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Tuesday 18 July 2017

Heinrich Aldegrever’s engraving, “Mutius Scaevola” (aka Mucius Scaevola), 1530

Heinrich Aldegrever (1501/2–55/61)
(Bartsch title) “Mutius Scaevola” (Mutius Scévola), 1530

Engraving on fine laid paper.
Size: (sheet) 15.5 x 11 cm; (plate) 14.7 x 10.3 cm
Signed with monogram and dated on a tablet at lower right.

New Hollstein (German) 69 (Aldegrever) (Hollstein, F W H, “The New Hollstein: German engravings, etchings and woodcuts 1400-1700”, Amsterdam, 1996); Bartsch VIII.387.69 (Bartsch, Adam, Le Peintre graveur, 21 vols, Vienna, 1803); Bartsch 16.69 (387) (1980, p. 176).

The British Museum offers the following description of this print:
“Mucius Scaevola; standing in frontal view at left, about to place his hand on the fire at right; Porsenna crowned and holding a sword, sitting on a throne at right; a female figure seated on the ground at far left; all three figures nude. 1530” (

Condition: Excellent impression with small margins. Nevertheless, there are minor abrasions that have been professionally restored to be virtually invisible. Both of the upper corners in the margins have very small replenished losses.

I am selling this marvellous impression of the utmost rarity by one of the most famous of the old master printmakers who followed in the tradition of Durer (whose monogram design Aldegrever has appropriated) and the Nuremberg “Little Masters” (vis. the Beham brothers and Georg Pencz) for AU$620 (currently US$492.10/EUR426.13/GBP377.52 at the time of this listing) including postage and handling to anywhere in the world.
If you are interested in purchasing this superb engraving from the Renaissance era, please contact me ( and I will send you a PayPal invoice to make the payment easy.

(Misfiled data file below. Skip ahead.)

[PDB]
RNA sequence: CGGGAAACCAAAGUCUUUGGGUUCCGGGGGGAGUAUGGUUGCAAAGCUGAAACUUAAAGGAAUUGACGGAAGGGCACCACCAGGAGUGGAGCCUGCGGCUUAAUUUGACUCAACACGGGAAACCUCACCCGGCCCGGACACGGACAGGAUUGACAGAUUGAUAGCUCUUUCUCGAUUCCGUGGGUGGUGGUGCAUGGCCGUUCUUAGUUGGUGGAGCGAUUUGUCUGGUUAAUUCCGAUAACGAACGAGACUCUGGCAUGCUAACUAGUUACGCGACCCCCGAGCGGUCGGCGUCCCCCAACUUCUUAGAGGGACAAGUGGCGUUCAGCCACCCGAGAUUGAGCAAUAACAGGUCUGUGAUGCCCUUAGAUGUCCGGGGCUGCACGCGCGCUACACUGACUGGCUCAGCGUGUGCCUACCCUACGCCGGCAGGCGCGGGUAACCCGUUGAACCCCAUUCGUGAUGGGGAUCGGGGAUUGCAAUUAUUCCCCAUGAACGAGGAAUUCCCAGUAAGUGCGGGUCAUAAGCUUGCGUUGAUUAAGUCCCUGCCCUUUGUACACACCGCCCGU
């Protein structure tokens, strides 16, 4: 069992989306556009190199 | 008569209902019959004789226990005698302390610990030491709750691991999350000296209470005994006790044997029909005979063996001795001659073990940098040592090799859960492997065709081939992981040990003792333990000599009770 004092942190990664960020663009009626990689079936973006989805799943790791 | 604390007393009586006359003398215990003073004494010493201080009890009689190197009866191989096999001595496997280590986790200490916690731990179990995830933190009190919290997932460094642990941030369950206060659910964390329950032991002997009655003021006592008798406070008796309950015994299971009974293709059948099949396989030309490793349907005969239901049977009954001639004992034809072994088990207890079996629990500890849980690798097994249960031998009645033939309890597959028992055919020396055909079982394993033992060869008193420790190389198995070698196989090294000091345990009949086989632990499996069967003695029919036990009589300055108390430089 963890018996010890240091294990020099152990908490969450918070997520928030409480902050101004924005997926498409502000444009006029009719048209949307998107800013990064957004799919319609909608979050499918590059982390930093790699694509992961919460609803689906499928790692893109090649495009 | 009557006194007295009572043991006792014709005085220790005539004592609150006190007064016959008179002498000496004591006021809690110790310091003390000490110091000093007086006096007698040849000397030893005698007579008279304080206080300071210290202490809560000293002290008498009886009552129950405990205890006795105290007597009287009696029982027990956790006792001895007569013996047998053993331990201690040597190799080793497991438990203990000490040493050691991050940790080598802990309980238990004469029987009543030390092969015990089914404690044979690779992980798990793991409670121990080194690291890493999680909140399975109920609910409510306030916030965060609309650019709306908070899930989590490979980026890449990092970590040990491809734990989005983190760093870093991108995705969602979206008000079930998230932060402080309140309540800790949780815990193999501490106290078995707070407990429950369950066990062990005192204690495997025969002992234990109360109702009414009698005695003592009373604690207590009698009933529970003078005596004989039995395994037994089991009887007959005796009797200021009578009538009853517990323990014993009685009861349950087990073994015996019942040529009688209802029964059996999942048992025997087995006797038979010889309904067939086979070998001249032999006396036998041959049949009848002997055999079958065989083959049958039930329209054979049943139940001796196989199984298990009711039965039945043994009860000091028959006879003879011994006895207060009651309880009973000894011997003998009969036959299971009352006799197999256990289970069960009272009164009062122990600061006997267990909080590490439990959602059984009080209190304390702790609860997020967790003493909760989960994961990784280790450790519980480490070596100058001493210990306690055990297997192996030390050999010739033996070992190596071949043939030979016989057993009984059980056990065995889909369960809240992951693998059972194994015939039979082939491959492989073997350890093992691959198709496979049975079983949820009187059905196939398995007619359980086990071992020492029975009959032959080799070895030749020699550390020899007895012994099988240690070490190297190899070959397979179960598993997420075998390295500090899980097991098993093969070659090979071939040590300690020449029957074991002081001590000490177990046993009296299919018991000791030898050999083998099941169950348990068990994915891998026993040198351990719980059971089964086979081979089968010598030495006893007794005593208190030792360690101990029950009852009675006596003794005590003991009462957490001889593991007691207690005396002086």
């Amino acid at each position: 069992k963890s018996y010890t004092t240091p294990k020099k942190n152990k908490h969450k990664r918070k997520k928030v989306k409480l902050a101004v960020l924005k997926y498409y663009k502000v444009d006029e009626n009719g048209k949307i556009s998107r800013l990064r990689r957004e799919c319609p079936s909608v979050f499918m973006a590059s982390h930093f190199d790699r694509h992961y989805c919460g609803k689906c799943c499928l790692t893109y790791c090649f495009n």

This print has been sold

For those who may be unfamiliar with the story about Gaius Mucius Scaevola (aka Mutius Scaevola)—and I need to point out at that the story might be more than just a story and could be based on embroidered facts—he was a Roman youth authorised by the Roman Senate to assassinate the Etruscan king, Lars Porsena, who had laid siege on Rome. Sadly for Mucius, he killed the wrong person and when captured he boldly declared to King Lars Porsena that he was only the first of three hundred other Roman volunteers aiming to kill Porsena. To show how brave and single-minded Romans were, Mucius placed his right hand into a sacrificial fire set near the king as proof of his strength-of-mind to overcome pain. This demonstration of control and bravery so impressed the king that he allowed Mucius to leave the Etruscan camp and to make peace with Rome.

My favourite quip that the king was supposed to have said to Mucius in dismissing him to return to Rome was: “Go back, since you do more harm to yourself than me" (see Livy's “History of Rome/Ab Urbe Condita”).

Regarding Aldegrever’s version of this scene, I have a problem. From my understanding of the story, the hand that was burnt should be his right hand but it is Mucius’ left hand that is closest to the fire. This may seem a rather trivial detail, but the name “Scaevola” by which Mucius is now known means literally “left-handed" as his left hand became his functioning hand after the right one was burnt. No doubt I may have my facts all mixed up but I find details like this interesting to ponder given the history of similar hand-burning stories that followed Mucius’ ordeal (e.g. T. E. Lawrence episode with a match, G. Gordon Liddy’s burnt hand with a lighter and the character, Travis Bickle's, act of scorching his arm in Martin Scorsese's “Taxi Driver”).

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